and Community Involvement in Your School
Family and community involvement is an important aspect of
a health education program. Research is clear on the benefits
of strong home and school relations. Not only do students
achieve more academically when families and community members
are involved, but the involved adults also report more positive
feelings toward the school.
Types of Family and Community Involvement
Parenting. Offering workshops on home management,
child rearing, communication, social services, and other issues
benefit families. These services increase parents' self-confidence,
provide them with information, and assist them in establishing
home conditions that foster learning.
Communicating. Effective communication assists
families in understanding school programs and policies, helps
in their interaction with teachers, and enables them to monitor
their children's progress. Communication includes newsletters,
report cards, parent/teacher conferences, and home-and-school
nights. School staff must be sensitive to the different family
cultures and be prepared to communicate by using appropriate
language and activities.
Home learning. Home learning involves providing
families with educational activities to do at home with their
children. These activities allow families to act as partners
with teachers and actively participate in their children's
Parent Representation. Parents and other
community members can serve on community advisory committees.
Such committees may have a voice in school policies, curricula,
and budgets. School health advisory committees focus specifically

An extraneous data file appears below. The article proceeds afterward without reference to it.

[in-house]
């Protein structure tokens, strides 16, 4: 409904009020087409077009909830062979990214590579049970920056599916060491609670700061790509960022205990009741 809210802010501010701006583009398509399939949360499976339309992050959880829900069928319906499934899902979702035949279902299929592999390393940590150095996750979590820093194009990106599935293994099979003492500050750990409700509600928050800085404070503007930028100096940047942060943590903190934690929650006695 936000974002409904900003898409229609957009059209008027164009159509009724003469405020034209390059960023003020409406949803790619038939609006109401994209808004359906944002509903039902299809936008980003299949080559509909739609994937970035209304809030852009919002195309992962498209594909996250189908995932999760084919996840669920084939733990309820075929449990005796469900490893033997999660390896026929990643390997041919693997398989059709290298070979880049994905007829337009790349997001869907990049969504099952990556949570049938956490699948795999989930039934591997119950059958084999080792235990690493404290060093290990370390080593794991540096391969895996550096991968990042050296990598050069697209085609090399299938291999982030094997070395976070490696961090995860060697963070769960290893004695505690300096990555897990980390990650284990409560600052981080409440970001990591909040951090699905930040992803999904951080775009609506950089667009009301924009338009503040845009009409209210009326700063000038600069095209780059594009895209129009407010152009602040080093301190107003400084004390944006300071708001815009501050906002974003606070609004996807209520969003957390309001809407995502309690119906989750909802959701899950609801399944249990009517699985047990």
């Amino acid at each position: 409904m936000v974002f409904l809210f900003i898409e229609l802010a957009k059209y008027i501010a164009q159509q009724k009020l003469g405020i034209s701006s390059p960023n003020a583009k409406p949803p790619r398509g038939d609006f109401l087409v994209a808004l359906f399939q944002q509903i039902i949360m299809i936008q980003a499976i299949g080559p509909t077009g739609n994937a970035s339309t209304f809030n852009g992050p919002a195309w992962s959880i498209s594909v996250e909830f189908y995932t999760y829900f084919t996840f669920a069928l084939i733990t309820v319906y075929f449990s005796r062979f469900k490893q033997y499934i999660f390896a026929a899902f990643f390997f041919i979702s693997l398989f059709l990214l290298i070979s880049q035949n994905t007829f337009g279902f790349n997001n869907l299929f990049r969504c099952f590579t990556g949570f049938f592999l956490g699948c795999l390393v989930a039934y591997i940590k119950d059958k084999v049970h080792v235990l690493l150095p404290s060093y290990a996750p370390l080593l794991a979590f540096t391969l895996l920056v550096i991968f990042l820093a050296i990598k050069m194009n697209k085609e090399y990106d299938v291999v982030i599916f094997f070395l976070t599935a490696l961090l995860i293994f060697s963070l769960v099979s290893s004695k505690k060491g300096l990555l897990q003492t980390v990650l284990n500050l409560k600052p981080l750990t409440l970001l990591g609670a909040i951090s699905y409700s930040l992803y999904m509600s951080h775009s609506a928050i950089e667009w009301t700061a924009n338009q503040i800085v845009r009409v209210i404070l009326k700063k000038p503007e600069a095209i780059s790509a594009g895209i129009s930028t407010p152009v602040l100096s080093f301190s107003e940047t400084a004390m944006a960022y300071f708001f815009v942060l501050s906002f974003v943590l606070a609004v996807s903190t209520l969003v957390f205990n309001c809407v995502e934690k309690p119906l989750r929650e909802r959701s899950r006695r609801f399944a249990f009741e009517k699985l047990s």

on coordinating efforts for a comprehensive school health
program. Family representatives develop increased feelings
of control over their children's environment and greater confidence
in their ability to affect change.
Improving Your School's Family and
Community Involvement Program
The first step in improving your school's program is to assess
current family and community efforts. What is working well?
Where are the gaps? How do staff members feel about the current
level of family and community involvement?
Based on your findings, introduce activities over the next
few years. Send a letter home explaining the role of the family
in teaching health and other topics. Remember to develop activities
for both home and school that take into account the many demands
family members face. Following are some additional ideas for
improving parent involvement at your school.
Making Home-and-School Nights Work
Tips for Involving Families in the Classroom
- Provide food.
- Offer both a day and an evening meeting time.
- Have a student performance.
- Include parents in the planning process.
- Phone/e-mail families prior to the meeting.
- Combine home-and-school night with parent conferences.
- Solicit help from your PTA or home-school club.
- Write invitations in languages family members can read.
- Send out flyers through several organizations, such as
- Offer a raffle prize.
- Bring in a well-respected community speaker.
Tips for Enhancing Home-and-School Cooperation
- Use the talents of family members (e.g., nurse, carpenter,
artist) at the school.
- Encourage students to bring in family artifacts, pictures,
- Invite family members to share information about their
- Ask family members to tutor students.
- Ask for specific help (e.g., one field trip or party)
rather than a long commitment.
- Ask family and community members to translate materials
or interpret for others.
- Keep families informed (newsletters, bulletins, e-mails).
- Let students make invitations to events.
- Provide a preview time for parents and other community
members to become acquainted with new materials.
- Ask for help on a personal contact level.
- Consider creating a position for home/community liaison.
- Establish an advisory committee with representatives from
- Offer workshops that parents and other community members
- Offer your school as a community center.
- Be sure family and community members have a meaningful
role in decision making.